Two sisters, Constance and Merricat Blackwood, live in isolation with their Uncle Julian in a large house on the outskirts of a village in Vermont. Several years ago one of them poisoned the rest of their family. Constance was brought to trial - and acquitted. Uncle Julian is writing a book about the murders, but his memory is wildly unreliable.
Constance, in her late twenties, and Merricat, in her late teens, are bound together in a conspiracy of love and protectiveness against the world outside. Constance runs the household with a kindly, almost compulsive efficiency but cannot venture beyond it.
Merricat – bright, wayward and introverted – runs the errands, and so must brave the scorn of the local community. Each finds comfort in ritual – Constance in her immutable timetable of chores, Merricat in the protective magic with which, she believes, she can keep the world – and change – at bay. It becomes increasingly obvious that it was Merricat who committed the murders.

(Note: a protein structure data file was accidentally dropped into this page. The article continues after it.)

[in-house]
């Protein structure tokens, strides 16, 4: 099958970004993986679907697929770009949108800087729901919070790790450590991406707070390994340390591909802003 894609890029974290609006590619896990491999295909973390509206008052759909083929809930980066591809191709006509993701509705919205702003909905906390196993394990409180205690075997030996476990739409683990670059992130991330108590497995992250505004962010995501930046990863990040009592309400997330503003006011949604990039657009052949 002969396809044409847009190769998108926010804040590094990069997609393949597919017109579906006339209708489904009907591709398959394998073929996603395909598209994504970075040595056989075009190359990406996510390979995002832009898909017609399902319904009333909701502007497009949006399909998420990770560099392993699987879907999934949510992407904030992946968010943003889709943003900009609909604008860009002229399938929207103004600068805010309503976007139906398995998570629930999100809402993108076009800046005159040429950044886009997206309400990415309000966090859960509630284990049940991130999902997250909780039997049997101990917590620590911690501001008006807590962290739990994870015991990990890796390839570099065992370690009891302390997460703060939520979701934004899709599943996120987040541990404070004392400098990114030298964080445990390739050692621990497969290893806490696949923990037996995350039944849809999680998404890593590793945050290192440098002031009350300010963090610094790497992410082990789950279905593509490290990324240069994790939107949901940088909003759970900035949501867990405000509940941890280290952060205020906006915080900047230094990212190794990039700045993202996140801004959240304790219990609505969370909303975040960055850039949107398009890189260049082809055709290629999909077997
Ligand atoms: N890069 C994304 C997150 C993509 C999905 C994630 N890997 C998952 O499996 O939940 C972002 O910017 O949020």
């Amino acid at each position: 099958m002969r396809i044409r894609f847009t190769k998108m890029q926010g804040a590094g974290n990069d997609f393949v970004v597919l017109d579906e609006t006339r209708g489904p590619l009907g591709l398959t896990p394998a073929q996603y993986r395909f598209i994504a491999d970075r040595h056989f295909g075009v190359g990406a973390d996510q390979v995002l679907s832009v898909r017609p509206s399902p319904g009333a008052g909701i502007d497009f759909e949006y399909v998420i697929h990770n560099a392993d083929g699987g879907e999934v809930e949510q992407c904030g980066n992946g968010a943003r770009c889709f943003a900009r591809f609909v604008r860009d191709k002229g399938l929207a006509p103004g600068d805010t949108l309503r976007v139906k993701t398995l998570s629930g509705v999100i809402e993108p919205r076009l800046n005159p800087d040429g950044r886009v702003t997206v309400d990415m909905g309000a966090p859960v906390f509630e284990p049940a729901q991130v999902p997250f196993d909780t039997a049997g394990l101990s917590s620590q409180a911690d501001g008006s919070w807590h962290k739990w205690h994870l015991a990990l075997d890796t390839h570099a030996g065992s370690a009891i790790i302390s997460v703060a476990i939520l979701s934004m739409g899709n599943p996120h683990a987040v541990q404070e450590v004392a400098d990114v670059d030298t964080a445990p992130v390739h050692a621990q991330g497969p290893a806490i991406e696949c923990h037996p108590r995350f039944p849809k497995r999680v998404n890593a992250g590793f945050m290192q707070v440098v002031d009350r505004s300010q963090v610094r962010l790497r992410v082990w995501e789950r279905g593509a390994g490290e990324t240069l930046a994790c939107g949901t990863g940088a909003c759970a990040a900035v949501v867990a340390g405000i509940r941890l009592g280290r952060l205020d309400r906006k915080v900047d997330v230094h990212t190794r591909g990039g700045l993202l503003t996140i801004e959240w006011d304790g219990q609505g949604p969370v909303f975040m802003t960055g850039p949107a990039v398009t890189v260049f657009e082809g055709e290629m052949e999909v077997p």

One day, their cousin Charles arrives, his sights set on the family money that the sisters’ father kept in a large safe in the house. Initially he is charming, but he soon becomes aggressive towards Merricat, finding her rude and strange. Instead of taking Merricat’s side, Constance is attracted to Charles, and begins to suspect that the isolated life they have been leading may have been a mistake. It is time for change.
Merricat, furious with Charles, and terrified by the prospect of anything that disrupts her life with Constance, sets fire to the house by throwing Charles’s smouldering pipe into a waste-paper basket. Charles fetches the fire brigade. Constance and Merricat flee to the garden. Uncle Julian dies. The fire brigade arrives, but with it come the villagers, who loot the house once the fire is out.
Listen to Orlando Gough describe the relationship between sisters Merricat and Constance.
Listen to Tim Knapman describe the relationship between Merricat, Constance and Uncle Julian with the people of the local town.
Alone at last, Constance and Merricat return to the house – which, in its ruin, now looks like a castle – and barricade themselves inside. Here they can live the life of isolated, unchanging contentment they have always aspired to. Charles returns, but they do not let him in. Children come to play in the garden, spooking each other with tales of the ruin, and the women who are said to live inside. Villagers bring offerings of food to the house, hoping to propitiate the spirits within.